Saturday afternoon panel discussion...
How can we improve health and wellbeing?
CEO of The Prince’s Trust New Zealand, Anya Satyanand led the panel discussion about health and wellbeing which included discussions of workplace wellbeing, finding well being rooted in culture, accepting and valuing self as well at looking at some of the characteristics of depression. Mary Tiumalu from the Ministry for Pacific Peoples, talked about how connecting with stories from a person’s culture allows them to feel heard and acknowledged within their story. Andrew Barnes, founder of Perpetual Guardian, spoke about stress related mental illness and provided his solution: a 4 day working week. He believes that the 4 day working week can be a catalyst for increased productivity and better mental health for employees. John Fitzgerald of Massey University, talked about some common misconceptions of depression and suicidal behaviour and made the powerful statement that the opposite of addiction is not sobriety but rather meaningful connection. Kassie spoke of care for ourselves and for each other and and how hope is something we need to help people find.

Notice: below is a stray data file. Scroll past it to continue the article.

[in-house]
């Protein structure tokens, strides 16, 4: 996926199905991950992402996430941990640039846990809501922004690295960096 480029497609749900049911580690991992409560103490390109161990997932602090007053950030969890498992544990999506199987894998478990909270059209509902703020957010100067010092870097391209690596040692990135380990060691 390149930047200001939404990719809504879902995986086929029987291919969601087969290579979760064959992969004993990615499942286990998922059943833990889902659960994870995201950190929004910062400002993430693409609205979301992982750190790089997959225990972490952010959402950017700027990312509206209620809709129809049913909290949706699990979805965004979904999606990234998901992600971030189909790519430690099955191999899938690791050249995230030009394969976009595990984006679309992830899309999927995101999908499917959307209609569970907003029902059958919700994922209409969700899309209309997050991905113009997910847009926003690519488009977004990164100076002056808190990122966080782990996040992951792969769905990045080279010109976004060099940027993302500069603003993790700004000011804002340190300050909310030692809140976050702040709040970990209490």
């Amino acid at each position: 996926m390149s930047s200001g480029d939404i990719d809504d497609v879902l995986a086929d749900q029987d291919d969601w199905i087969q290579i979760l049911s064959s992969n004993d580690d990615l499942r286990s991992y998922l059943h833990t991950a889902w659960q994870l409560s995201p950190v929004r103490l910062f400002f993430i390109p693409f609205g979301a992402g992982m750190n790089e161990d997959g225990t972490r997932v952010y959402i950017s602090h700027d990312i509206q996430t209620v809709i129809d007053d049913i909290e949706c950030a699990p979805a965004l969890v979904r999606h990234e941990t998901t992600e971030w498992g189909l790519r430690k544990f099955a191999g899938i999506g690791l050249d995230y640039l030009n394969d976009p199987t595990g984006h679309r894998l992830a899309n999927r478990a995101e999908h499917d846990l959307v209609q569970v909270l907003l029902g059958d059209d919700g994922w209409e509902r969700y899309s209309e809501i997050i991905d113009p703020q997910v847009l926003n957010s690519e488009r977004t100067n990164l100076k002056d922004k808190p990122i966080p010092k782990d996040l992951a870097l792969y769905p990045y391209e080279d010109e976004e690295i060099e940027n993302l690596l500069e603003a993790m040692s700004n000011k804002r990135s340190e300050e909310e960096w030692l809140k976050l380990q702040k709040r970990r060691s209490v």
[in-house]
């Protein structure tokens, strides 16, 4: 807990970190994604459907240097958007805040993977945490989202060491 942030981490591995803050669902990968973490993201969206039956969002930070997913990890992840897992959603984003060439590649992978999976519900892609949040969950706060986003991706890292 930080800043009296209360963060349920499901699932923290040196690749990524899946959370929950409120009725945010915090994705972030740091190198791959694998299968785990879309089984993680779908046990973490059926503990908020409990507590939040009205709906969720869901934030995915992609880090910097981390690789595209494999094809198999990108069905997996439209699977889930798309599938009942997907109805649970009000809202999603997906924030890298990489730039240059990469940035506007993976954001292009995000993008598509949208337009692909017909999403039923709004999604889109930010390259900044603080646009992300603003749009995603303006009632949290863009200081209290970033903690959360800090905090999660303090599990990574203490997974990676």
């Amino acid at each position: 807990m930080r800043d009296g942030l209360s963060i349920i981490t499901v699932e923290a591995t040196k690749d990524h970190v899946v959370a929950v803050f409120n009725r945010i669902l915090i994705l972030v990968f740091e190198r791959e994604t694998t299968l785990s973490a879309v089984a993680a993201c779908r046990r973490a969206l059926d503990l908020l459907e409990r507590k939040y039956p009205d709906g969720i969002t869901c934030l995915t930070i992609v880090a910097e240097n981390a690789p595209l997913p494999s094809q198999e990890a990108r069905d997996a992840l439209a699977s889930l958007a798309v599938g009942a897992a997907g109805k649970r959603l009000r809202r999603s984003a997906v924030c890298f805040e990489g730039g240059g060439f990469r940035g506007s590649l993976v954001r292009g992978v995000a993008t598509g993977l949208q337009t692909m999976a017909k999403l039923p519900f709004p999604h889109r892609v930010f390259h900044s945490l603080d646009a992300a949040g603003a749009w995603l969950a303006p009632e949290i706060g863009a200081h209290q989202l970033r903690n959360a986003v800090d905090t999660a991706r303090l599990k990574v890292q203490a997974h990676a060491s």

The panel sessions ran concurrently with seven other workshop streams that happened throughout the Festival. You can check out the full Festival programme here.
Saturday afternoon theme...
Dreaming Big. Pushing boundaries for our future.